Toronto Star Editorial: Curbing “renovictions”
Posted July 25, 2022
Posted July 25, 2022
Abi Bond has given Ontario Premier Doug Ford — whose own home is currently for sale at $3.2 million — an opportunity to show just how good a friend of “ordinary folks” he really is.
Bond is executive director of the City of Toronto’s housing secretariat. In a report prepared for city council, she urged an end to an Ontario rule that allows landlords to raise rents by any amount between tenants — a provision that has seen a spike in what have become known as “renovictions.”
Tenants in rent-controlled residences are guaranteed an annual cap on rent increases. But under the provincial policy of “vacancy decontrol,” landlords seeking to cash in on hot rental markets can evict existing tenants in the name of renovations then pump up rents for new ones.
In order to reduce such renovictions, Bond recommends that rent controls be tied to residential units, rather than the tenants who inhabit them.
It is, the Star’s Victoria Gibson reported, the first time city staff have backed such a position. And on the face of it, it seems a sensible proposal.
Acorn Canada has said a housing and affordability crisis was already brewing for renters before the Ford government was first elected, but its changes to the Residential Tenancies Act made matters much worse.
The evictions, moreover, are often aimed at residences housing low-to-moderate-income tenants.
Momentum for the change Bodi recommends grew from a ruling in New Westminster, B.C., that upheld that city’s bid to combat renovictions.
A bylaw there required landlords to provide tenants with temporary accommodation during a renovation and allowed those tenants to return to the renovated unit on the same terms as before.
The bylaw, which was upheld in court after a legal challenge, saw renovictions go from 333 households from 2016-2018 to zero in 2019 when the law came into force.
In Toronto in recent years, applications to the Ontario Landlord and Tenant Board to evict tenants for renovations or repairs have surged.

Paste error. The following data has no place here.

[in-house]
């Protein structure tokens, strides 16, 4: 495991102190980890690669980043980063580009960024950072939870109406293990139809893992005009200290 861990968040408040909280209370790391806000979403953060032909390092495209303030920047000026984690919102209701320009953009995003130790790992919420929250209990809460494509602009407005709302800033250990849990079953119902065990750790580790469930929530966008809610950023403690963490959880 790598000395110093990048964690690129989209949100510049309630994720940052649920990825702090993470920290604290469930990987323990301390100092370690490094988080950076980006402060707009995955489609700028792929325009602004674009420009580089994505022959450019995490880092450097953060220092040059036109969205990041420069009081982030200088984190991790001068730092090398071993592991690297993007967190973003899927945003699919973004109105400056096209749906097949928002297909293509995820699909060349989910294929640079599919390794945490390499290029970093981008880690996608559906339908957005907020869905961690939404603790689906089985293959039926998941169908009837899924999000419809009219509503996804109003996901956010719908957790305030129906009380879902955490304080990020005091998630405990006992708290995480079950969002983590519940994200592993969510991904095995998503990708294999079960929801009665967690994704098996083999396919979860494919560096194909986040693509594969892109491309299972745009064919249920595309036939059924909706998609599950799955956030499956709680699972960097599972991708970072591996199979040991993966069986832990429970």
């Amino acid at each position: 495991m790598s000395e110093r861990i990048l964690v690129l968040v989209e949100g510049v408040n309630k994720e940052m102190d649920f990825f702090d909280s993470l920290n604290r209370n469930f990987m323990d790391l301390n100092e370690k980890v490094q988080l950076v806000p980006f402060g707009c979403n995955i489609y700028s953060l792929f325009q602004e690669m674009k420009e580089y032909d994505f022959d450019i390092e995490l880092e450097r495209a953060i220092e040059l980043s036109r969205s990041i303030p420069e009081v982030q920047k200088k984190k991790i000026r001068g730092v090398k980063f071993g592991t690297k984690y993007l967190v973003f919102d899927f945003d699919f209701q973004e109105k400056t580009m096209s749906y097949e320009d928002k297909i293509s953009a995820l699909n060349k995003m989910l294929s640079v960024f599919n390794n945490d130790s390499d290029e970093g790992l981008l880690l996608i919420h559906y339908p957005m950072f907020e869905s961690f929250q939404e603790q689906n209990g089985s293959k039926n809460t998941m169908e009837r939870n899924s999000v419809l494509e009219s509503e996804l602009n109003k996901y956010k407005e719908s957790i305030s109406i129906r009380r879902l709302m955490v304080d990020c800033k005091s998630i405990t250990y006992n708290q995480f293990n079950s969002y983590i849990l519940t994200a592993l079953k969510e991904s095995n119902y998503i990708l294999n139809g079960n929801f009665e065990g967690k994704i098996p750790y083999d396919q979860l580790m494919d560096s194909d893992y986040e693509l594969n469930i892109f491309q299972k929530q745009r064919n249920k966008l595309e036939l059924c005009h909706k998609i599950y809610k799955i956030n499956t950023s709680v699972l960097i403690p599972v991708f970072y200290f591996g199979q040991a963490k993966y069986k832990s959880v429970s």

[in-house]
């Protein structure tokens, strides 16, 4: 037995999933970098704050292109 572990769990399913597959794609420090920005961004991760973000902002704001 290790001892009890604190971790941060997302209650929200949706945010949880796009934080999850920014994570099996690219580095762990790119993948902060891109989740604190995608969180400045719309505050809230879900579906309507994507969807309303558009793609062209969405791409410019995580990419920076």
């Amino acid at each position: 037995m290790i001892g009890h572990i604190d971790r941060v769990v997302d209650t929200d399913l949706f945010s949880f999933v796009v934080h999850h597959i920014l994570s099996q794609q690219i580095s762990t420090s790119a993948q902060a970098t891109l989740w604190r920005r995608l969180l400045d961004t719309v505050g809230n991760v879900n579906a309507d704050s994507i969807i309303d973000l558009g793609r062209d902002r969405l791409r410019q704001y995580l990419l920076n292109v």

Earlier this year, a report by the Advocacy Centre for Tenants Ontario suggested there had been a 294-per-cent increase in landlord applications to evict tenants since 2016 in order to convert, demolish or extensively renovate.
In addition to those evictions on record, Bond says many occur informally and go unrecorded. That lack of data hinders good policy-making and Bond suggested that a centralized data base be established to collect information on all rental units across Ontario.
Housing is a delicate commodity — both an investment by the owner and an essential to the occupant. Balancing disparate interests is a never-ending challenge.
But Bondi said Toronto’s volatile rental market has been increasingly marked by “financialization” – homes treated as vehicles for amassing wealth rather than a social need.
Acorn cites studies which suggest one in four home buyers in 2021 already owned at least one property.
In making her proposal, Bond has likely poked a tiger in the ribs with a short stick.
The province’s recently re-elected PC government has argued that imposing rent maximums during tenant turnover could jeopardize development of rental homes. Landlords warn there would be less incentive to maintain and upgrade properties under Bond’s scenario.
But last December, Hamilton approved hiring a consultant to adapt the New Westminster bylaw for that city.
On balance, it seems like an idea whose time has come in Toronto as well.
Source: Toronto Star Editorial